7.Piao et al. Targeting the lysosome in cancer. Annals of the New York Academy of Sciences. 2016; 1371(1): 45.
 8.Nishimura et al. Malignant Transformation Alters Intracellular Trafficking of Lysosomal Cathespin D in Human Breast Epithelial Cells. Pathology Oncology Research. 1998; 4(4): 283.
 9.Gocheva et al. Distinct roles for cysteine cathepsin genes in multistage tumorigenesis. Genes & Development. 2006; 20(5): 543.
 10.Fehrenbacher et al. Lysosomes as Targets for Cancer Therapy. Cancer Research. 2005; 65 (8): 2993.
 11.Wachter et al. Imaging Photosensitizer Distribution and Pharmacology using Multiphoton Microscopy. Proceedings of SPIE 4622, 112, 2002.
 12.Koevary. Selective toxicity of rose Bengal to ovarian cancer cells in vitro. International Journal of Physiology, Pathophysiology and Pharmacology 4(2), 99, 2012.
 13.Zamani et al. Rose Bengal suppresses gastric cancer cell proliferation via apoptosis and inhibits nitric oxide formation in macrophages. Journal of Immunotoxicology, 11(4), 367, 2014.
 14.Luciana et al. Rose Bengal Acetate photodynamic therapy-induced autophagy. Cancer Biology & Therapy, 10:10, 1048, 2010.
 15.Narendran et al. Association of heat shock proteins as chaperone for STING: A potential link in a key immune activation mechanism revealed by the novel anti-cancer agent PV-10. 2019 AACR Annual Meeting, pending (abstr 8165).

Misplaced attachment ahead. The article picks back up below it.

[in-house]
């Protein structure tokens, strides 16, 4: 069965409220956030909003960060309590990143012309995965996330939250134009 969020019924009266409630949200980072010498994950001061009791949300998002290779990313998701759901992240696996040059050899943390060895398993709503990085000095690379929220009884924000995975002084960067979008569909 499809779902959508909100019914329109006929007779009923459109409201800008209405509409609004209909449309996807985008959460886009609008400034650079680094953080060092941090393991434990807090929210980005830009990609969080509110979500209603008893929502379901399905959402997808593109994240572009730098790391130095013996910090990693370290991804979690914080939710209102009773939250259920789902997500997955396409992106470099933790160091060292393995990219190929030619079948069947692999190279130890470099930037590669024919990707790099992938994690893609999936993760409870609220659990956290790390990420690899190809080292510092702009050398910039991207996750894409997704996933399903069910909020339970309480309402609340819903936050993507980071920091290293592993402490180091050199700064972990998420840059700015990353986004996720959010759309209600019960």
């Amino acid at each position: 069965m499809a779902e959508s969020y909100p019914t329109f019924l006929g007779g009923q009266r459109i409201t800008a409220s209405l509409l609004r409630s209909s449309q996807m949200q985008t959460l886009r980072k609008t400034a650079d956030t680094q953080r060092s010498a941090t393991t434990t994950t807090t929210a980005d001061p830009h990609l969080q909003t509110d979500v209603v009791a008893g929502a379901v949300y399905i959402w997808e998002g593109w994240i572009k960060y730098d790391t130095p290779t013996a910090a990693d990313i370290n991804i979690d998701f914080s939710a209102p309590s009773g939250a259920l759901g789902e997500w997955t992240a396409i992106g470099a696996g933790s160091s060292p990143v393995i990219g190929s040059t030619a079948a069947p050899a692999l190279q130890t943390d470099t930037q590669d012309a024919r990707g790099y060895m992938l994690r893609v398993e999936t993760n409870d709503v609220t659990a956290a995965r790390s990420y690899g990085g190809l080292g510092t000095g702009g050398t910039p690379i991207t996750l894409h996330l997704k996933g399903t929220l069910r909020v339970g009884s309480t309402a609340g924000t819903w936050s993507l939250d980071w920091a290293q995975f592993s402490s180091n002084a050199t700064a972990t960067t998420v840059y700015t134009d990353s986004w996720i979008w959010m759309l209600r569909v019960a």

16.Panzarini et al. Timing the multiple cell death pathways initiated by Rose Bengal acetate photodynamic therapy. Cell Death & Disease 2, 169, 2011.


PV-10® is a registered trademark of Provectus, Knoxville, Tennessee, U.S.A.

FORWARD-LOOKING STATEMENTS: This release contains forward-looking statements as defined under U.S. federal securities laws. These statements reflect management's current knowledge, assumptions, beliefs, estimates, and expectations and express management's current views of future performance, results, and trends and may be identified by their use of terms such as “anticipate,” “believe,” “could,” “estimate,” “expect,” “intend,” “may,” “plan,” “predict,” “project,” “will,” and other similar terms. Forward-looking statements are subject to a number of risks and uncertainties that could cause our actual results to materially differ from those described in the forward-looking statements. Readers should not place undue reliance on forward-looking statements. Such statements are made as of the date hereof, and we undertake no obligation to update such statements after this date. No claims with respect to PV-10, Provectus’ investigational drug for oncology, or PH-10, the Company’s investigational drug for dermatology, are intended regarding safety or efficacy in the context of any forward-looking statements made in this press release.

Risks and uncertainties that could cause our actual results to materially differ from those described in forward-looking statements include those discussed in our filings with the Securities and Exchange Commission (including those described in Item 1A of our Annual Report on Form 10-K for the year ended December 31, 2019).



Provectus Biopharmaceuticals, Inc.
Heather Raines, CPA
Chief Financial Officer
Phone: (866) 594-5999